Cat. 522 is characterized by the presence of two double-ended volutes symmetrically placed on the shoulder between discus rim and nozzle. These volutes are not rendered in relief on the sides of the nozzle. Each has two distinct knobs and is not part of the nozzle side. Thus they cannot rightly be called shoulder-volutes, and the lamps of the type under discussion do not fall into Loeschcke type V or Bailey type C. Nevertheless some authors still choose to assign the shoulder-volutes to the latter types: see Hübinger 1993, no. 218, pl. 28, from the second half of the first century A.D.; and Bailey BM II, Q 987–Q 992, pl. 25. However, these Italian lamps, dated A.D. 40–80, have a more elongated body, absent in cat. 522, whose shape is closer to Loeschcke type VIII. Another example of this earlier elongated form comes from Pompeii (Allison 2006, no. 1711, pl. 128, fig. 13).
We have not found any lamps with such volutes among Italic lamps of Loeschcke type VIII in BM II or in the principal Italian catalogues. In fact, even a broader search in all the literature at our disposal has produced only two exceptions. First, there are a few parallels to cat. 522 in Heimerl 2001, especially his lamp no. 226, pl. 6 (identical), with a vertical planta pedis on its base like cat. 522. His lamps nos. 225 and 228 are also very close. These three illustrated lamps are classified as Pergamene products (Heimerl’s groups 8a–9c). Second, there is a near parallel to cat. 522 in Bulgaria (Kuzmanov 1992, p. 73, no. 77). We could even add that the round body of cat. 522, close to Loeschcke type VIII, is not far from the shape of the Alpha-Globules-Lamps from Athens, dated first–second century A.D., even if the shapes of their volutes and handles are different (see Böttger 2002, no. 479, pl. 46). The eastern place of manufacture or origin of cat. 522 is confirmed by its having been purchased in Anatolia.
Cat. 523, likewise purchased in Anatolia, is similarly characterized by the presence of double-volutes. This time they are not applied vertically but symmetrically at some distance from one another on opposite sides of the shoulder. The lamp, with its round body all covered with globules and its short rounded nozzle, belongs to Loeschcke type VIII. It is a well-known Attic production (unglazed, or later, glazed) of the third and fourth centuries, a so-called globule-and-volute lamp. Both the Athenian Agora and the Kerameikos excavations have produced and published many (Perlzweig 1961, pp. 138–39, nos. 1224–1307, pl. 25; Böttger 2002, e.g., nos. 2315–40, pl. 41). Perlzweig’s lamp no. 1225 bears the same base mark as cat. 523: three small rings hanging from a stem. Her lamp no. 1233 shows a base with six similar rings in the form of an inverted triangle. Another such lamp, but with a different base mark (a row of eight globules around a central one), is published by Slane 1990, no. 49, pl. 4; her note p. 18, concerning lamp no. 49, refers to a large group of Attic lamps from a midcentury deposit at Corinth (Williams and Zervos 1983, p. 14, nos. 35–46, pl. 8). The catalogue of Isthmian lamps by Lindros Wohl 2017 has two examples from Isthmia—cat. nos. 268 and 345—close to cat. 523, although their double-volutes do not have the same shape and position on the shoulder.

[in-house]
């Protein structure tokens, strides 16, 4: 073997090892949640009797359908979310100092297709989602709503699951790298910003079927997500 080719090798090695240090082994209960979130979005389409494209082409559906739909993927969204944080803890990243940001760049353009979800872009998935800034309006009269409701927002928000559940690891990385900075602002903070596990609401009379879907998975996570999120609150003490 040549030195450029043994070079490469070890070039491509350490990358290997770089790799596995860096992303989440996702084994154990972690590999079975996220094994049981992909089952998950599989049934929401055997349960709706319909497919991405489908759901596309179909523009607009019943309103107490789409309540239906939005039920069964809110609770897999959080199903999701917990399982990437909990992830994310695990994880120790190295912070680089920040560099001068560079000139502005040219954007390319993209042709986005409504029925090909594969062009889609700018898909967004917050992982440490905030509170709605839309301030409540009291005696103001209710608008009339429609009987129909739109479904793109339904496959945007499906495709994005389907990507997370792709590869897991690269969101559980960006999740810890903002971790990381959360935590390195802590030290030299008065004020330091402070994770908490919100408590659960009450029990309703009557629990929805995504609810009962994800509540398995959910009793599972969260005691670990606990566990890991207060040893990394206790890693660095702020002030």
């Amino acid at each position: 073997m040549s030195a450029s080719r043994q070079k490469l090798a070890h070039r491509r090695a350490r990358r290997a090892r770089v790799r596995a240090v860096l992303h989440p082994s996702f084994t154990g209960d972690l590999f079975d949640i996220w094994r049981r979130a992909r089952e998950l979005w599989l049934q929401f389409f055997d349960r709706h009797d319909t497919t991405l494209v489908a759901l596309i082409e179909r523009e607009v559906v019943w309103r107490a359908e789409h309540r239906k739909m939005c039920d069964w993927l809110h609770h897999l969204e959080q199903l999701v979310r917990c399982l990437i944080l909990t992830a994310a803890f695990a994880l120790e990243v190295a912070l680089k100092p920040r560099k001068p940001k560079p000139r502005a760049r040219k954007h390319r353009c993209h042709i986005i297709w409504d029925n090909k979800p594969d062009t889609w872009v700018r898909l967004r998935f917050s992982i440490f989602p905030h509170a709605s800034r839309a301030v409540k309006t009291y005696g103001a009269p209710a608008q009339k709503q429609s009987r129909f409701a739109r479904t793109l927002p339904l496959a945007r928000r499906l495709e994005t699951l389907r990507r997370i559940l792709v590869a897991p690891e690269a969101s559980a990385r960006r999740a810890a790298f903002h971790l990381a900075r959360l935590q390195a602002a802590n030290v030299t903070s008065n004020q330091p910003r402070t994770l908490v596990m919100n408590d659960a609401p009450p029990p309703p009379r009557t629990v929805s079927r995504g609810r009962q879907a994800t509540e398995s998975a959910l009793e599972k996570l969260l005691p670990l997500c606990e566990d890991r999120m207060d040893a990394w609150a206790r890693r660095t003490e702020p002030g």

Oziol publishes a series of Loeschcke type VIII lamps dated second–third century A.D., found in Salamis, Cyprus (Oziol 1977, nos. 546 and 555, pl. 31); they are without handle and have “pseudovolutes” on their shoulders near the nozzle. The author claims this decor is unknown in the western part of the Roman Empire and in Greece and says that they are found in the eastern part only: Antioch-on-the-Orontes, Palmyra, Palestine, Syria, and Lebanon (see Oziol’s refs. p. 184). This is incorrect, as the examples in Perlzweig 1961, pl. 25, testify.
Rosenthal and Sivan publish a series of twenty-one Syro-Palestinian lamps of Loeschcke type VIII, quite similar to Oziol’s series, whose short rounded nozzle is flanked on both sides of the shoulder by typical double-volutes (Rosenthal and Sivan 1978, pp. 85–89, nos. 347–67). Their Syro-Palestinian group can be compared to several Asia Minor ones: group XVI at Tarsus, type VI at Dura Europos, and lamps from Palmyra (refs. p. 85). A few examples of a similar type have been found in Caesarea Maritima, Israel (Sussman 2008, pp. 229–30, a discussion of her type R 20, illustrated p. 270, no. 73, and p. 271, nos. 79–80). These lamps appeared in the second half of the first century but were long lived, for a number have been found in a third-century A.D. context in the necropolis of Beth Shearim. Whether this decor of typical double-volutes was devised by lampmakers in Asia Minor or Attica, and who influenced whom, is not yet possible to determine. But it is worth signaling the use of this decor as anchored in the eastern part of the Mediterranean.